Question: There is great interest in the questions of shale gas for the petrochemical industry. One of the main producers, Ineos, has already ordered two additional ships for the transport of ethane gas from the USA. When will the first deliveries arrive in Europe?
Question: Where does the gas come from and what is your view on it?
RM: The Marcellus field in the USA has not provided any gas for 6 years and now produces a volume of 16 billion cubic feet, which represents around 450 million cubic meters per day. In Great Britain, 6 billion cubic feet are currently used every day. This means that only one field in America produces two and a half times as much gas as the UK or Germany need altogether. The fracking industry has reached a critical mass and is moving further extremely fast.
In the UK, in Germany and in other European countries, we are still often in the exploratory phase. We do have large reserves in the layers of shale, but the green light for larger production volume is not yet foreseeable. However a few investors have invested in Scotland with extraction permits.
Question: What are the main reasons for large-scale extraction in America?
RM: In the American model, the financial benefits are predominantly shared. Over there you have unlimited access rights to the resources in the ground as soon as you own a piece of land. In most of Europe you only own the surface. Commercial manufacturers join the affected landowners in the USA, not for the profit, but very effective with hydrocarbons actually extracted. It means that in practice 6% go to local communities and landowners in any case. It works well, even if at first glance it does not seem very good for all.
Question: How does the development in Europe look?
RM: Most Europeans are rather neutral about shale gas so that the more negative voices are heard loud and clear. Mistakes made in the early stages of exploiting shale gas have been portrayed as sustainable environmental damage. But on the other hand, public opinion in the USA is very favourable to shale gas exploitation as it involves money both for individuals and local communities.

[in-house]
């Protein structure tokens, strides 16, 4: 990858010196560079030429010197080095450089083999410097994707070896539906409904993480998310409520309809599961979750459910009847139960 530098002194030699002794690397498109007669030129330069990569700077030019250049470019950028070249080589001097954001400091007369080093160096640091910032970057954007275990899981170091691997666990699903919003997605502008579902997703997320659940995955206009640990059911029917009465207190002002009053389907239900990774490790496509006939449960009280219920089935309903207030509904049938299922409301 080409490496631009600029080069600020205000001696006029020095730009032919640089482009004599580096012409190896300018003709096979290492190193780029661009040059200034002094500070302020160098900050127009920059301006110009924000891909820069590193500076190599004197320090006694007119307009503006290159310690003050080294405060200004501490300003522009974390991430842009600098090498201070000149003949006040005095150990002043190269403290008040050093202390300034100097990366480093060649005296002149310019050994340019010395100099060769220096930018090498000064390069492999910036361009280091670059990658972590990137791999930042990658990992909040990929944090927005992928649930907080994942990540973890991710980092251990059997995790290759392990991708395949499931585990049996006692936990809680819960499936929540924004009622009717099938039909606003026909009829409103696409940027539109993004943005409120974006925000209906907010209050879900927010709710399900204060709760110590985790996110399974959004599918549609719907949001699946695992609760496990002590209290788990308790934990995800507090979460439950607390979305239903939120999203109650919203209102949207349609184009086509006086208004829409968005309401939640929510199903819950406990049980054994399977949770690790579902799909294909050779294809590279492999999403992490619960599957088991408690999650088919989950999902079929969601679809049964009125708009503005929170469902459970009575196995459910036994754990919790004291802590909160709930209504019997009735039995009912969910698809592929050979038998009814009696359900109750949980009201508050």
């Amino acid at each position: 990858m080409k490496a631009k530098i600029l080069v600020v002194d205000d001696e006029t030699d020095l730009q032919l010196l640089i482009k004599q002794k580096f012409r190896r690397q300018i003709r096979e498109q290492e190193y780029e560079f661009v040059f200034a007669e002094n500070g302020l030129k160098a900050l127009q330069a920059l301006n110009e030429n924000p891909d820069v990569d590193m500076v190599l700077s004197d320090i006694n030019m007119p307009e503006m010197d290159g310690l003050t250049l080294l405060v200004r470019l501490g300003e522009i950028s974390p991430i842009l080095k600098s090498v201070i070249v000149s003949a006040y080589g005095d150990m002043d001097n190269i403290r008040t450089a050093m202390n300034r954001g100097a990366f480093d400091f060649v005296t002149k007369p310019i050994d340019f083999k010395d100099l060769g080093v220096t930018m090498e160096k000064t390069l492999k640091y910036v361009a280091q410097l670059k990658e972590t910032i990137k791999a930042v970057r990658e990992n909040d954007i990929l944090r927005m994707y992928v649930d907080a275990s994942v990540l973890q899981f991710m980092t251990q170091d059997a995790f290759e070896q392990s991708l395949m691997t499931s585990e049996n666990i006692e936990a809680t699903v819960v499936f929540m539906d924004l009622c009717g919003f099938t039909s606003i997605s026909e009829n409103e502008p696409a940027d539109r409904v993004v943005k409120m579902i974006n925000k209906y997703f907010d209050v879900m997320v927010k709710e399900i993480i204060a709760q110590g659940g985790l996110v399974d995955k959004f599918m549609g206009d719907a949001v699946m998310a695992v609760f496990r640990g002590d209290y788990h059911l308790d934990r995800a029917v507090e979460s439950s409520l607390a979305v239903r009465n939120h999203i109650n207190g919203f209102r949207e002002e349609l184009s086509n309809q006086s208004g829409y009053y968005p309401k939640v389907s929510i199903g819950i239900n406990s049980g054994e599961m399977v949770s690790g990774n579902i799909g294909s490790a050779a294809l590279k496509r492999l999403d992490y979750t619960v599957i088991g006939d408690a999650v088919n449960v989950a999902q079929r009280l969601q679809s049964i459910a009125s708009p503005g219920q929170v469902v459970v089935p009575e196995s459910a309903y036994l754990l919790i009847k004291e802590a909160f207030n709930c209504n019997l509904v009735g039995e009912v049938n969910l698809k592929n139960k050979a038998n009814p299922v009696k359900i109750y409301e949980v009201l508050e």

Question: Some US corporations are also in other countries, such as Argentina, but also operating close to Europe, for instance in Algeria. How do you see the exploitation projected in these countries?
RM: My knowledge of the status quo in these countries is rather low. I can only tell you that the shale gas production in America was and is extremely successful. Around half of the energy consumption in the US already comes from shale gas deposits. In Europe, we are in trouble because too little has been achieved in this direction, although we do have a lot of deposits. It is as easy as it sounds: this is why our current costs are twice higher for electricity and three times higher for gas as in America, and for the chemical industry it is extremely difficult. For years, global players have no longer invested in Europa, but have turned to America because the conditions there are much better.
Question: What does this mean for the future of basic chemicals in Europe?
RM: It is not difficult to understand, and not difficult to achieve: we need to invest in fracking and create conditions similar to that of America. Over there over 1.2 million springs are exploited in which a very deep hole is drilled and then widened horizontally and layers are broken out. This is where we are today with our technology. Allow me to comment on the costs, which in Europe have been for the past 10 years three times what was spent for fracking in the USA; as a result, the USA have funded half of the energy needed while we only cover 5% of the demand with costs three time as high. It seems that American politicians are smarter their European colleagues.
Question: In your view, is shale-gas production the only way out of this situation for Europe?
RM: Whilst the generation of renewable energy for the production of cheap energy cannot be condemned, there are only two solutions: nuclear power or fracking. Both are currently rejected and submitted to high environmental taxes. Brussels has prevented the restructuring of the industry and businesses are likely to remain small. In comparison with the American conditions, the consequences are that chemical companies quite simply have few opportunities at the moment.
Question: How do you see the supply of intermediate products in the medium-term future?
RM: Because of political uncertainties – as we don’t know what the next British or German governments would do – I am convinced that we will still have to import gas from America for the next 10 years at least. Things will change once there are shale gas exploitations close to Europe. It is very difficult to predict how long it will last. As soon as this works, the supply chain will adapt accordingly.
Rainer Martin is a certified Procurement Manager for Materials Management, and since 2011, an expert in global sourcing at Expense Reduction Analysts.
Rainer has 26 years’ experience in indirect procurement for Wella AG, in charge of 40 cost categories. Since 2000, he has been in charge of technical procurement and, during the acquisition by Procter & Gamble, of the procurement of components for the consumer goods (Braun, Oral B and Gillette), as well as supervising strategic projects within the P&G supply chain.
His expertise lies in the cost optimisation of plastics (granulates, tools and especially parts) and in the global sourcing of components.